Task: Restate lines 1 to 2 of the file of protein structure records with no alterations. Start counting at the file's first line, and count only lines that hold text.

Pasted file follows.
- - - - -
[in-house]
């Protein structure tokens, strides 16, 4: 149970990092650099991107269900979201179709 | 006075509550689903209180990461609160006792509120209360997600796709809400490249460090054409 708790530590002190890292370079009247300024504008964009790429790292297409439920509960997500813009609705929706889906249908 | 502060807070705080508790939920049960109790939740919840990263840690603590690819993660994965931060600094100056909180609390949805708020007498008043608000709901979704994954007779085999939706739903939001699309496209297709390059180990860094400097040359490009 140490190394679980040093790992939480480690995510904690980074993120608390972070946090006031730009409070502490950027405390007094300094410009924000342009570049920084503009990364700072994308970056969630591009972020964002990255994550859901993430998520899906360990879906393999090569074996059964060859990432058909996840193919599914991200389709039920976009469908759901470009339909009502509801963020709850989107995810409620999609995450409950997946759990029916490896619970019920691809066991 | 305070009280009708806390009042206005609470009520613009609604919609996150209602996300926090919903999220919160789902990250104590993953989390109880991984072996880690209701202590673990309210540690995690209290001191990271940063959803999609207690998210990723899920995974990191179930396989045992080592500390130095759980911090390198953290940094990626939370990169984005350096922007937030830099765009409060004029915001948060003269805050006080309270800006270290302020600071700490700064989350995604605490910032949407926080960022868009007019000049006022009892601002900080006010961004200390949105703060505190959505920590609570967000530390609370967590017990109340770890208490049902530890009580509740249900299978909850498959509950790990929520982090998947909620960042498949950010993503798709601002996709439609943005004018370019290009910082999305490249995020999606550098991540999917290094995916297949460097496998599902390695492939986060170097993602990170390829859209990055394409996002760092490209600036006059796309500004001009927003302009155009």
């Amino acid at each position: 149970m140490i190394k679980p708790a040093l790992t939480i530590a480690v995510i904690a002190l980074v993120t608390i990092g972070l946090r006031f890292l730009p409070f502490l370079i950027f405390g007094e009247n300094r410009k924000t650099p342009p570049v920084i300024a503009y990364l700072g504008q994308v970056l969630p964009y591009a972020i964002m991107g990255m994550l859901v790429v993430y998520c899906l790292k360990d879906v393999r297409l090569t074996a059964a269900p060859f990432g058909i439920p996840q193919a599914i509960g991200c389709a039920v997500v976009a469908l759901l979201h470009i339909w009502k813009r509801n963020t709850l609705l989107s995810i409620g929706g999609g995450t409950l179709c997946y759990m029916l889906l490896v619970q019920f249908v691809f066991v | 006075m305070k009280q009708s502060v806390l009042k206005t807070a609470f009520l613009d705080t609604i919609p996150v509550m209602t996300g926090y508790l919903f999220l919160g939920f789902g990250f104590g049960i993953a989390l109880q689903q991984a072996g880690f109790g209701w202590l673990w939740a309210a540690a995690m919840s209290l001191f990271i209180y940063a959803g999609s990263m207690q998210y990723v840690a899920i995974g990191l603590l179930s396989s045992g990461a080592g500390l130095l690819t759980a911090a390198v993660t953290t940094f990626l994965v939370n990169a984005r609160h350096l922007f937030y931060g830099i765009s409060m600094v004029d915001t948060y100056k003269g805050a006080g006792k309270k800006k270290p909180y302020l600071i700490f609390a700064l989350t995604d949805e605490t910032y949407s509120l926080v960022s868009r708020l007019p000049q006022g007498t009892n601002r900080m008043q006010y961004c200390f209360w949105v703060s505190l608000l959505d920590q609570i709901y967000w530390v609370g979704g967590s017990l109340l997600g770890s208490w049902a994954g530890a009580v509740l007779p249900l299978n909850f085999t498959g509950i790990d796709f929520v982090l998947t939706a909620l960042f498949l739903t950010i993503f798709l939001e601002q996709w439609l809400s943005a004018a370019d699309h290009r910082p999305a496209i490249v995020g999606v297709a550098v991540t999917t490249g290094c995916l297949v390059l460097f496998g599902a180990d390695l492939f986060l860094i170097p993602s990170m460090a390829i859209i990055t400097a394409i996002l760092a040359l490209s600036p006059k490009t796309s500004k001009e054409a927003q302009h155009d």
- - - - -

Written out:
[in-house]
């Protein structure tokens, strides 16, 4: 149970990092650099991107269900979201179709 | 006075509550689903209180990461609160006792509120209360997600796709809400490249460090054409 708790530590002190890292370079009247300024504008964009790429790292297409439920509960997500813009609705929706889906249908 | 502060807070705080508790939920049960109790939740919840990263840690603590690819993660994965931060600094100056909180609390949805708020007498008043608000709901979704994954007779085999939706739903939001699309496209297709390059180990860094400097040359490009 140490190394679980040093790992939480480690995510904690980074993120608390972070946090006031730009409070502490950027405390007094300094410009924000342009570049920084503009990364700072994308970056969630591009972020964002990255994550859901993430998520899906360990879906393999090569074996059964060859990432058909996840193919599914991200389709039920976009469908759901470009339909009502509801963020709850989107995810409620999609995450409950997946759990029916490896619970019920691809066991 | 305070009280009708806390009042206005609470009520613009609604919609996150209602996300926090919903999220919160789902990250104590993953989390109880991984072996880690209701202590673990309210540690995690209290001191990271940063959803999609207690998210990723899920995974990191179930396989045992080592500390130095759980911090390198953290940094990626939370990169984005350096922007937030830099765009409060004029915001948060003269805050006080309270800006270290302020600071700490700064989350995604605490910032949407926080960022868009007019000049006022009892601002900080006010961004200390949105703060505190959505920590609570967000530390609370967590017990109340770890208490049902530890009580509740249900299978909850498959509950790990929520982090998947909620960042498949950010993503798709601002996709439609943005004018370019290009910082999305490249995020999606550098991540999917290094995916297949460097496998599902390695492939986060170097993602990170390829859209990055394409996002760092490209600036006059796309500004001009927003302009155009």